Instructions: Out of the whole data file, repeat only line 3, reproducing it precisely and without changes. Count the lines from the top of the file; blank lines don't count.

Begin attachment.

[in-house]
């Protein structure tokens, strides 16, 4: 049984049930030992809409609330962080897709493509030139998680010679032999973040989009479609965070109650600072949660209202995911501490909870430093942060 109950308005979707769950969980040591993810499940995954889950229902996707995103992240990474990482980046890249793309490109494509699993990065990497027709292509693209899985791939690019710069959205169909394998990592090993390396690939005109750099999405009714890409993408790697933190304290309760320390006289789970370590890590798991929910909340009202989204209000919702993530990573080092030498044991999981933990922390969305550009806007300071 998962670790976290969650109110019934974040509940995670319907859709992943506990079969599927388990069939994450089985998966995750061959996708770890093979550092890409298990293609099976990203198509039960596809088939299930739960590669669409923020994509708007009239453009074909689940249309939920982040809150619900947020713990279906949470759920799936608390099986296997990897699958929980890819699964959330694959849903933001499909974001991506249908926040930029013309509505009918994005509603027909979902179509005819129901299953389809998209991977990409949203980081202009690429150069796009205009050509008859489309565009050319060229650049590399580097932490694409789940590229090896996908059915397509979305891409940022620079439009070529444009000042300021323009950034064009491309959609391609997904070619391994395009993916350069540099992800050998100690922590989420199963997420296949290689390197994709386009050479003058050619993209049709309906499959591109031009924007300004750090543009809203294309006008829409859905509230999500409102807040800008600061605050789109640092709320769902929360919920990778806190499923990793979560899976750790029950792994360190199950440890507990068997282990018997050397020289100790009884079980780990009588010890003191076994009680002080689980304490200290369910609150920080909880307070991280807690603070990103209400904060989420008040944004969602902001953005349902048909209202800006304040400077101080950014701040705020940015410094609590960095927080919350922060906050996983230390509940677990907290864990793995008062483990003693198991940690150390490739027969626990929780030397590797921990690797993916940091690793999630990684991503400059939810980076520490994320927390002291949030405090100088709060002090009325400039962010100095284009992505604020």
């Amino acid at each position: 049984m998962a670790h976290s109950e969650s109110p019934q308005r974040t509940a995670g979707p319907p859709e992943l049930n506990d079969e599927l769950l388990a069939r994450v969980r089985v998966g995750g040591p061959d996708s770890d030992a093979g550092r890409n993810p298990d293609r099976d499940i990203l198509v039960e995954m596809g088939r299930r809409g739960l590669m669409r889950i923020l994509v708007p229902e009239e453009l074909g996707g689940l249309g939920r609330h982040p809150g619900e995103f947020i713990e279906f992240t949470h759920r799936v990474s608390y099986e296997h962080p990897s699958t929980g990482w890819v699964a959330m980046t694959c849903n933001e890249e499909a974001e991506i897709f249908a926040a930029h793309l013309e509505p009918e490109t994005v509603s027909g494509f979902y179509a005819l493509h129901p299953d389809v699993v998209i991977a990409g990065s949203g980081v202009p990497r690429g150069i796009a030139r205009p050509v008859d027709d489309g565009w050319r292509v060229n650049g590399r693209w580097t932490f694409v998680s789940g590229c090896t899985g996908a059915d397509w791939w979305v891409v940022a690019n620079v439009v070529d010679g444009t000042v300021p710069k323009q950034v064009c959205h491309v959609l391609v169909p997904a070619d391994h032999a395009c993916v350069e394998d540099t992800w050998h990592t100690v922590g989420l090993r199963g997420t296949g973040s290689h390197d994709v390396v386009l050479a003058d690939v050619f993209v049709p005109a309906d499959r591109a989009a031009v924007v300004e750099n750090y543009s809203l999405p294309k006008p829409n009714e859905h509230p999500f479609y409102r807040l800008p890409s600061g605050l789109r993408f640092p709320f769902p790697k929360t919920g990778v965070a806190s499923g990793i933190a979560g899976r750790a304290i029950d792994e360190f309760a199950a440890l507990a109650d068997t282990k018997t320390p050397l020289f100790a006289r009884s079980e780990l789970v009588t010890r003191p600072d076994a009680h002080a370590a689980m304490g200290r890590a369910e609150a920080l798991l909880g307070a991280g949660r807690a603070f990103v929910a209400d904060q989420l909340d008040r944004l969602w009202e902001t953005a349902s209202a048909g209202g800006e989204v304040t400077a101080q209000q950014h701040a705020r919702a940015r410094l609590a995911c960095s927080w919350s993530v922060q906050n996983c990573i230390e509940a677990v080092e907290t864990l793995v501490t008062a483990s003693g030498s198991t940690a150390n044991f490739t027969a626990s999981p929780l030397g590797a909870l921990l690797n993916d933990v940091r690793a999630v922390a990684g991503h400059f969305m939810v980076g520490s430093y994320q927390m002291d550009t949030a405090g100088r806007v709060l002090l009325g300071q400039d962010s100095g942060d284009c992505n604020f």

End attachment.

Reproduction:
């Amino acid at each position: 049984m998962a670790h976290s109950e969650s109110p019934q308005r974040t509940a995670g979707p319907p859709e992943l049930n506990d079969e599927l769950l388990a069939r994450v969980r089985v998966g995750g040591p061959d996708s770890d030992a093979g550092r890409n993810p298990d293609r099976d499940i990203l198509v039960e995954m596809g088939r299930r809409g739960l590669m669409r889950i923020l994509v708007p229902e009239e453009l074909g996707g689940l249309g939920r609330h982040p809150g619900e995103f947020i713990e279906f992240t949470h759920r799936v990474s608390y099986e296997h962080p990897s699958t929980g990482w890819v699964a959330m980046t694959c849903n933001e890249e499909a974001e991506i897709f249908a926040a930029h793309l013309e509505p009918e490109t994005v509603s027909g494509f979902y179509a005819l493509h129901p299953d389809v699993v998209i991977a990409g990065s949203g980081v202009p990497r690429g150069i796009a030139r205009p050509v008859d027709d489309g565009w050319r292509v060229n650049g590399r693209w580097t932490f694409v998680s789940g590229c090896t899985g996908a059915d397509w791939w979305v891409v940022a690019n620079v439009v070529d010679g444009t000042v300021p710069k323009q950034v064009c959205h491309v959609l391609v169909p997904a070619d391994h032999a395009c993916v350069e394998d540099t992800w050998h990592t100690v922590g989420l090993r199963g997420t296949g973040s290689h390197d994709v390396v386009l050479a003058d690939v050619f993209v049709p005109a309906d499959r591109a989009a031009v924007v300004e750099n750090y543009s809203l999405p294309k006008p829409n009714e859905h509230p999500f479609y409102r807040l800008p890409s600061g605050l789109r993408f640092p709320f769902p790697k929360t919920g990778v965070a806190s499923g990793i933190a979560g899976r750790a304290i029950d792994e360190f309760a199950a440890l507990a109650d068997t282990k018997t320390p050397l020289f100790a006289r009884s079980e780990l789970v009588t010890r003191p600072d076994a009680h002080a370590a689980m304490g200290r890590a369910e609150a920080l798991l909880g307070a991280g949660r807690a603070f990103v929910a209400d904060q989420l909340d008040r944004l969602w009202e902001t953005a349902s209202a048909g209202g800006e989204v304040t400077a101080q209000q950014h701040a705020r919702a940015r410094l609590a995911c960095s927080w919350s993530v922060q906050n996983c990573i230390e509940a677990v080092e907290t864990l793995v501490t008062a483990s003693g030498s198991t940690a150390n044991f490739t027969a626990s999981p929780l030397g590797a909870l921990l690797n993916d933990v940091r690793a999630v922390a990684g991503h400059f969305m939810v980076g520490s430093y994320q927390m002291d550009t949030a405090g100088r806007v709060l002090l009325g300071q400039d962010s100095g942060d284009c992505n604020f």